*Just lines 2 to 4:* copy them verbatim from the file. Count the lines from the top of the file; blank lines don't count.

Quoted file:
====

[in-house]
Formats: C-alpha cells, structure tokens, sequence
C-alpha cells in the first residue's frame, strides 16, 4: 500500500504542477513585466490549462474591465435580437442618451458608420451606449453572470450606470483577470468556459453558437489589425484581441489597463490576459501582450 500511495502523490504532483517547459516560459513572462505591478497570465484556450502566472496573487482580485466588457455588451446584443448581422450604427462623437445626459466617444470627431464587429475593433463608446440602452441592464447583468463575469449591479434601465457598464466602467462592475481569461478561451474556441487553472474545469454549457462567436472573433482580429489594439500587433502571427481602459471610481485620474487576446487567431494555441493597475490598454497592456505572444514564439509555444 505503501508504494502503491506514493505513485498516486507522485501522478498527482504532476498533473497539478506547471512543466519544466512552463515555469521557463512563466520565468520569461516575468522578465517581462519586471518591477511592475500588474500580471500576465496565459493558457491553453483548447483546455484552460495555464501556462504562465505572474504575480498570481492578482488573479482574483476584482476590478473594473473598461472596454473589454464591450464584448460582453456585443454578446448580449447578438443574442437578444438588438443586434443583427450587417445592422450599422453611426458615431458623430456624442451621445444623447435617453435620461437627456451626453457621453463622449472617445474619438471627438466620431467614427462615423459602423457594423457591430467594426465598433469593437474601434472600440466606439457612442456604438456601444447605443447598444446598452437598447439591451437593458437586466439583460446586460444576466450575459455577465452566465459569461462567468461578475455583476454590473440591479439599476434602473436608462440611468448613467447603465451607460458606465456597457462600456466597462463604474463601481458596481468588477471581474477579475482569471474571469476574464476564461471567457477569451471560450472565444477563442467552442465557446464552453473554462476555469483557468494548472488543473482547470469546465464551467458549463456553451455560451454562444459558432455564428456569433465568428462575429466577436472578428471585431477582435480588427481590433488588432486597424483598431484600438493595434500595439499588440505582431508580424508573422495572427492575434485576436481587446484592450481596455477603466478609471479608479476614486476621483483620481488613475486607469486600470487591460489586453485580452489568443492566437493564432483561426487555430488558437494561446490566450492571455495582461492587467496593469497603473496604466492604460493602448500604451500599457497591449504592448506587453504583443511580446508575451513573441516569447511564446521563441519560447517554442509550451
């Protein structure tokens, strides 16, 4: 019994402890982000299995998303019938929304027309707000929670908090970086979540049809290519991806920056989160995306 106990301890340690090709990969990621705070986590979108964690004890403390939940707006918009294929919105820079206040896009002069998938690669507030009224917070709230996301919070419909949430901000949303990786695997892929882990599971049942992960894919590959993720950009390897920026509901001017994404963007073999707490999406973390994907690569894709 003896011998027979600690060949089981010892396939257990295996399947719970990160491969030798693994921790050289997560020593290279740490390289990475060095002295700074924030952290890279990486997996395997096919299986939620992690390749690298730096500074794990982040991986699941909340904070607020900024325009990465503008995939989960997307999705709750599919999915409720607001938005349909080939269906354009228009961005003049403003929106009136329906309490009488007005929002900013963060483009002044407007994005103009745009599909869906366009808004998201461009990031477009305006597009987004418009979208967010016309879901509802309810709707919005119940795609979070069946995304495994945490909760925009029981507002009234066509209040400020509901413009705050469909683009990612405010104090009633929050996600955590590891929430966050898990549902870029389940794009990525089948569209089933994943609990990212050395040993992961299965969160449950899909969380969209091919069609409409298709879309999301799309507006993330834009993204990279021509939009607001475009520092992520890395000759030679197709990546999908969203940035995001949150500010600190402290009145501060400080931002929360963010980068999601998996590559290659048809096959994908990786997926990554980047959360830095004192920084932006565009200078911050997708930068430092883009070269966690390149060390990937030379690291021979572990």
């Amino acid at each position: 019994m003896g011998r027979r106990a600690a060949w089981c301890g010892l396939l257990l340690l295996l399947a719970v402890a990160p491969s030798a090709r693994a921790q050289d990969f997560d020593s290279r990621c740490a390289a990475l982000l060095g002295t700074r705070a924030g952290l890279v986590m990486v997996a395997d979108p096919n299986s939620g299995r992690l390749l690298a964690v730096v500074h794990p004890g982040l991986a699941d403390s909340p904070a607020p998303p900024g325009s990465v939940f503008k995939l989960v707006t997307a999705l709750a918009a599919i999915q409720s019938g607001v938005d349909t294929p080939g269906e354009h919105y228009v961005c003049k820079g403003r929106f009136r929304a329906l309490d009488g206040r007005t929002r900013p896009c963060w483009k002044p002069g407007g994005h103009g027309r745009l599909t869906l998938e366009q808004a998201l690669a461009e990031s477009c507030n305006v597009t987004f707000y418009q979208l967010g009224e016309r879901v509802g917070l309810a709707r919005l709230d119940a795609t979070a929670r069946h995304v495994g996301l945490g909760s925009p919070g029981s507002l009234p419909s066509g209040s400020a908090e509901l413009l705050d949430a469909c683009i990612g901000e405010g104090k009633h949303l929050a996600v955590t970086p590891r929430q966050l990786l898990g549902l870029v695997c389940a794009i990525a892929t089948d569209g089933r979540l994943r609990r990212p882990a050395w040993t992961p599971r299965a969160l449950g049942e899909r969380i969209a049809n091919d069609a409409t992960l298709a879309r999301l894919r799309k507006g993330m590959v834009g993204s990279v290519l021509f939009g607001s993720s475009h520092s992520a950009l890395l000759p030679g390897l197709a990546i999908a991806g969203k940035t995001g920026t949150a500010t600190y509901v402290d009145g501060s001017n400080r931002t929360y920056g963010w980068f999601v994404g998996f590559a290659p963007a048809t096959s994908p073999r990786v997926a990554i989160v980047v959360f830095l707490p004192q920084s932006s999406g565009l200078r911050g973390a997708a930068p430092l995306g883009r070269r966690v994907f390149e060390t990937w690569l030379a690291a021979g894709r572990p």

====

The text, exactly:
Formats: C-alpha cells, structure tokens, sequence
C-alpha cells in the first residue's frame, strides 16, 4: 500500500504542477513585466490549462474591465435580437442618451458608420451606449453572470450606470483577470468556459453558437489589425484581441489597463490576459501582450 500511495502523490504532483517547459516560459513572462505591478497570465484556450502566472496573487482580485466588457455588451446584443448581422450604427462623437445626459466617444470627431464587429475593433463608446440602452441592464447583468463575469449591479434601465457598464466602467462592475481569461478561451474556441487553472474545469454549457462567436472573433482580429489594439500587433502571427481602459471610481485620474487576446487567431494555441493597475490598454497592456505572444514564439509555444 505503501508504494502503491506514493505513485498516486507522485501522478498527482504532476498533473497539478506547471512543466519544466512552463515555469521557463512563466520565468520569461516575468522578465517581462519586471518591477511592475500588474500580471500576465496565459493558457491553453483548447483546455484552460495555464501556462504562465505572474504575480498570481492578482488573479482574483476584482476590478473594473473598461472596454473589454464591450464584448460582453456585443454578446448580449447578438443574442437578444438588438443586434443583427450587417445592422450599422453611426458615431458623430456624442451621445444623447435617453435620461437627456451626453457621453463622449472617445474619438471627438466620431467614427462615423459602423457594423457591430467594426465598433469593437474601434472600440466606439457612442456604438456601444447605443447598444446598452437598447439591451437593458437586466439583460446586460444576466450575459455577465452566465459569461462567468461578475455583476454590473440591479439599476434602473436608462440611468448613467447603465451607460458606465456597457462600456466597462463604474463601481458596481468588477471581474477579475482569471474571469476574464476564461471567457477569451471560450472565444477563442467552442465557446464552453473554462476555469483557468494548472488543473482547470469546465464551467458549463456553451455560451454562444459558432455564428456569433465568428462575429466577436472578428471585431477582435480588427481590433488588432486597424483598431484600438493595434500595439499588440505582431508580424508573422495572427492575434485576436481587446484592450481596455477603466478609471479608479476614486476621483483620481488613475486607469486600470487591460489586453485580452489568443492566437493564432483561426487555430488558437494561446490566450492571455495582461492587467496593469497603473496604466492604460493602448500604451500599457497591449504592448506587453504583443511580446508575451513573441516569447511564446521563441519560447517554442509550451
């Protein structure tokens, strides 16, 4: 019994402890982000299995998303019938929304027309707000929670908090970086979540049809290519991806920056989160995306 106990301890340690090709990969990621705070986590979108964690004890403390939940707006918009294929919105820079206040896009002069998938690669507030009224917070709230996301919070419909949430901000949303990786695997892929882990599971049942992960894919590959993720950009390897920026509901001017994404963007073999707490999406973390994907690569894709 003896011998027979600690060949089981010892396939257990295996399947719970990160491969030798693994921790050289997560020593290279740490390289990475060095002295700074924030952290890279990486997996395997096919299986939620992690390749690298730096500074794990982040991986699941909340904070607020900024325009990465503008995939989960997307999705709750599919999915409720607001938005349909080939269906354009228009961005003049403003929106009136329906309490009488007005929002900013963060483009002044407007994005103009745009599909869906366009808004998201461009990031477009305006597009987004418009979208967010016309879901509802309810709707919005119940795609979070069946995304495994945490909760925009029981507002009234066509209040400020509901413009705050469909683009990612405010104090009633929050996600955590590891929430966050898990549902870029389940794009990525089948569209089933994943609990990212050395040993992961299965969160449950899909969380969209091919069609409409298709879309999301799309507006993330834009993204990279021509939009607001475009520092992520890395000759030679197709990546999908969203940035995001949150500010600190402290009145501060400080931002929360963010980068999601998996590559290659048809096959994908990786997926990554980047959360830095004192920084932006565009200078911050997708930068430092883009070269966690390149060390990937030379690291021979572990």